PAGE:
I’d much rather be protected by folks who respect the interests of the citizens they are supposed to serve.


The following letter was published in the NRT.

Why can’t the people choose their fire protection service?

The dispute between the Town of Deep River and its firefighters manifested by the firefighters’ rally on Sept 8 must seem confusing and unusual for those who haven’t followed it.

As a former Councillor and Deputy Mayor (2010-2014), please allow me to summarize.

Deep River is the only small town in Ontario with an exclusively full time fire department, a model which it inherited from the days when AECL operated the town – a model which may have been appropriate then, but isn’t today.

The full time department is extremely expensive because the population (about 4000) is too small to justify the nine or ten such sunshine listers that are required to maintain 24/7 presence at the firehall.

Even more importantly, the town has known for years that the force has been too small to perform fire suppression according to Ontario’s standards, which have been increasingly demanding over time.

No wonder the people of Deep River voted 89 percent in a survey last year to give the Council a mandate to seek a reduction in the size of the full time force to two and to add 24 volunteers to create a service that would provide both better protection and affordability.

Why, in a democratic society, can’t the elected officials simply implement the fire protection model that is right for their community and that its residents want?

The reason is that power was taken away from Deep River’s elected officials by an unaccountable arbitrator who awarded a “no-contracting” out clause in the firefighter’s collection agreement that effectively forbids the use of volunteer firefighters in 1984.

The people of Deep River had been stuck with their bad deal for 30 years, when in 2014 the town’s inability to protect its residents was increasingly obvious, the council felt it might finally have a chance to get relief at arbitration.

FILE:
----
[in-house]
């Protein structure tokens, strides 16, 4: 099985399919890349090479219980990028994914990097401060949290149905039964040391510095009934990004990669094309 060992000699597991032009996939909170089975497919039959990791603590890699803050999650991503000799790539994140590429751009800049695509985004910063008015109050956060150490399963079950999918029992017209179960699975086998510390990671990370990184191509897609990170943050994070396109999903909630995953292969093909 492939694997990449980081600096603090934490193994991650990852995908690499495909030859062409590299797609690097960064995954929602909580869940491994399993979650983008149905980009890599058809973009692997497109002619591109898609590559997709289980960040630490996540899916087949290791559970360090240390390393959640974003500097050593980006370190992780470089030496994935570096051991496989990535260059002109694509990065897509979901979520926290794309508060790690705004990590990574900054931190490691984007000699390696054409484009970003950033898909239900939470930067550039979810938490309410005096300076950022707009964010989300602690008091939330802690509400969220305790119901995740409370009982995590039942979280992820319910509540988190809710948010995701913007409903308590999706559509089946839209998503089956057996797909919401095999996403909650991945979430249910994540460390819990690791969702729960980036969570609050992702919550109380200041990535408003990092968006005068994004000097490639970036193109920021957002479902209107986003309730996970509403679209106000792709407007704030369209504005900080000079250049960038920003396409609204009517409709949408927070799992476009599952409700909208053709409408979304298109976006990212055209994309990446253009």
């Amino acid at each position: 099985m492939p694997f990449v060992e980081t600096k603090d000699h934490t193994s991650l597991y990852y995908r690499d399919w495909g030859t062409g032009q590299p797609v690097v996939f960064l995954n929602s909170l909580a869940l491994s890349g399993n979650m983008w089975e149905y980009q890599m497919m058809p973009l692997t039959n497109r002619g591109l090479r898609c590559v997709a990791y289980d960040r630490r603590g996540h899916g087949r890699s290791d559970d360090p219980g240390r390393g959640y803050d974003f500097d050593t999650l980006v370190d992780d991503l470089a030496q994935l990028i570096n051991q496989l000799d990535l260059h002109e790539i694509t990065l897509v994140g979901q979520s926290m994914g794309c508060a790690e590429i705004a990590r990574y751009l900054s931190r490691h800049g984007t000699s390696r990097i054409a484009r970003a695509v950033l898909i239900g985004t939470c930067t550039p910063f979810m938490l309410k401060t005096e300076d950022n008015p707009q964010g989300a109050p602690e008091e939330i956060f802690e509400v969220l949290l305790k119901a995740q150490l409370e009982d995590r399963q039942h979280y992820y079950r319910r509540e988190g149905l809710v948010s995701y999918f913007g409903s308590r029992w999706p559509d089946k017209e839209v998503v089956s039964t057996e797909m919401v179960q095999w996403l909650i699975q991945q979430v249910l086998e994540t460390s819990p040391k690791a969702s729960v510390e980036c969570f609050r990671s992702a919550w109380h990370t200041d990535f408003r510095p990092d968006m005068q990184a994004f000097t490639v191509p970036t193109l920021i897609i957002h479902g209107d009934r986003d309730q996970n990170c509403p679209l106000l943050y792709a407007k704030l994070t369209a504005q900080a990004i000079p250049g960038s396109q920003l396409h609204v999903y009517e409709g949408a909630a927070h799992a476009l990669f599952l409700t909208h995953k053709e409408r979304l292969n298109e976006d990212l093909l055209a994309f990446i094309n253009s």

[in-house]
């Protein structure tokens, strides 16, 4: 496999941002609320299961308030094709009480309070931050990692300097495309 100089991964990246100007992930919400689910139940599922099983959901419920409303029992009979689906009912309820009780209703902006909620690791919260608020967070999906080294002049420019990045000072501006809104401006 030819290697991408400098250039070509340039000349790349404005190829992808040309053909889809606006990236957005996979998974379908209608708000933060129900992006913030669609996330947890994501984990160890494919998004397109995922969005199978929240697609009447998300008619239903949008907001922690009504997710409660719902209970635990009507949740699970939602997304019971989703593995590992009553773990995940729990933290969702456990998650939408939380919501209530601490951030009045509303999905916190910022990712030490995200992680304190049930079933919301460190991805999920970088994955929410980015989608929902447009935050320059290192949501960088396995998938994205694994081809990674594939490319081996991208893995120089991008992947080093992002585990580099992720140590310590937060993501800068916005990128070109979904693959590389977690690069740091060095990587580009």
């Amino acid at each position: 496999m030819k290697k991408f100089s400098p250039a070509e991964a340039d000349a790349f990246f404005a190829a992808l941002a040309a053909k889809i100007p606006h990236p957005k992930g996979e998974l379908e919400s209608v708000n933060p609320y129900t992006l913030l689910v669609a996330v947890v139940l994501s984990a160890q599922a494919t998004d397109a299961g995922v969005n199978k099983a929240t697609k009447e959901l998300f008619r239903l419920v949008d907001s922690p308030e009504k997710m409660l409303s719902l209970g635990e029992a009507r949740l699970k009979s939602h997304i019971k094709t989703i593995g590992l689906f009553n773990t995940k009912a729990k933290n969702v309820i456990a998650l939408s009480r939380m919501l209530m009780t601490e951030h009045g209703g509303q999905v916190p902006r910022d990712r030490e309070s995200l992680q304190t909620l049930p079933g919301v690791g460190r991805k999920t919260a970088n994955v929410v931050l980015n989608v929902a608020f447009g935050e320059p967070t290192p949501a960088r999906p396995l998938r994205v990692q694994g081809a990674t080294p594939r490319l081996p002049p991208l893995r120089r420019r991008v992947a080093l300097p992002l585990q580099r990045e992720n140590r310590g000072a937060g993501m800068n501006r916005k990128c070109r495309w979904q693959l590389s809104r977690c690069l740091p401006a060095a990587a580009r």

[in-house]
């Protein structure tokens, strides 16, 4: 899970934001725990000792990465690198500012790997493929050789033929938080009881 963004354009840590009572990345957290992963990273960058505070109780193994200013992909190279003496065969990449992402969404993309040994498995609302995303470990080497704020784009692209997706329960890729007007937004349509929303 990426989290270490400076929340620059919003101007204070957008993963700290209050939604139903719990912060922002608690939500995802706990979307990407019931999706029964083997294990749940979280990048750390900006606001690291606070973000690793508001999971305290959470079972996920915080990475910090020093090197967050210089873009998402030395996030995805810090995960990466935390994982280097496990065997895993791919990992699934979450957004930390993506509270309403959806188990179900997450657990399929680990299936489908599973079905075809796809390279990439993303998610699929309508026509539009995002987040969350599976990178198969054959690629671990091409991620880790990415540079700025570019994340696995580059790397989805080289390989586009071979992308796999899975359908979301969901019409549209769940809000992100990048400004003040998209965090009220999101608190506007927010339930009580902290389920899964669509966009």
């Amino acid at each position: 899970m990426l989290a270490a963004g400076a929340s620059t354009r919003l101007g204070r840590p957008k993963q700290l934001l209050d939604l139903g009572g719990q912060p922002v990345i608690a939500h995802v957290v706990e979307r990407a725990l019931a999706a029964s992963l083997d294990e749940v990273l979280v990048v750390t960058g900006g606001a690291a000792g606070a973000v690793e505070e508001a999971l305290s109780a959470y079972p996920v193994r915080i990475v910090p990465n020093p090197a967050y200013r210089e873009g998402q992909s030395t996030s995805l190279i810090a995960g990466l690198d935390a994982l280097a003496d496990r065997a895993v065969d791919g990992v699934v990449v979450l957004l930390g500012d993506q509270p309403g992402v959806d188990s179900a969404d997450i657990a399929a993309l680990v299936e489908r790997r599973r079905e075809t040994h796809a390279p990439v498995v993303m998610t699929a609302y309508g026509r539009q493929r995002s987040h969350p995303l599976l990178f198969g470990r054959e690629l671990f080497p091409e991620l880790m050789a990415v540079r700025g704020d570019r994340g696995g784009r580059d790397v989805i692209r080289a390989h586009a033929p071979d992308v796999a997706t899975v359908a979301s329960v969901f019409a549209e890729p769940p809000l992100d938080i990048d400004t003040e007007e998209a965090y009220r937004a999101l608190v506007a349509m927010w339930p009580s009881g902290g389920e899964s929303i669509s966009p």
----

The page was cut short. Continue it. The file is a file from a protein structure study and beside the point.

The arbitrator in 2014 listened to the safety concerns and offered an option to the town to add volunteers, but only under conditions that would lock in the town’s exorbitant costs for what could be forever.

By refusing to consider the cost to taxpayers, both in 2014 and again in his 2017 decision, the arbitrator failed to comply with the Public Sector Dispute Resolution Act, 1997 which required him to consider “best practices that ensure the delivery of quality and effective public services that are affordable for taxpayers.”

By ignoring the interests of taxpayers and the clear intention of the law, unaccountable arbitrators have created a perverse employer-union environment that encourages the firefighters to take the citizens for whatever they can get; yet the firefighters are responsible for their own actions.

Shame on the firefighters’ union for fear-mongering about an unstaffed fire hall. Most fire halls in small communities are unstaffed. Most such communities have confidence in their well-trained volunteer force that’s always on-call.

Yet our full time firefighters are refusing to do what volunteers do willingly: get training and wear pagers. Why? They’d rather use these as bargaining tools to secure more money or bolster their union’s strength.

I’d much rather be protected by folks who respect the interests of the citizens they are supposed to serve.

The people of Deep River are paying Cadillac prices for a clunker fire service.

I applaud the actions of the Deep River council for having the courage to confront the problems with its fire department that have plagued the town for over 30 years.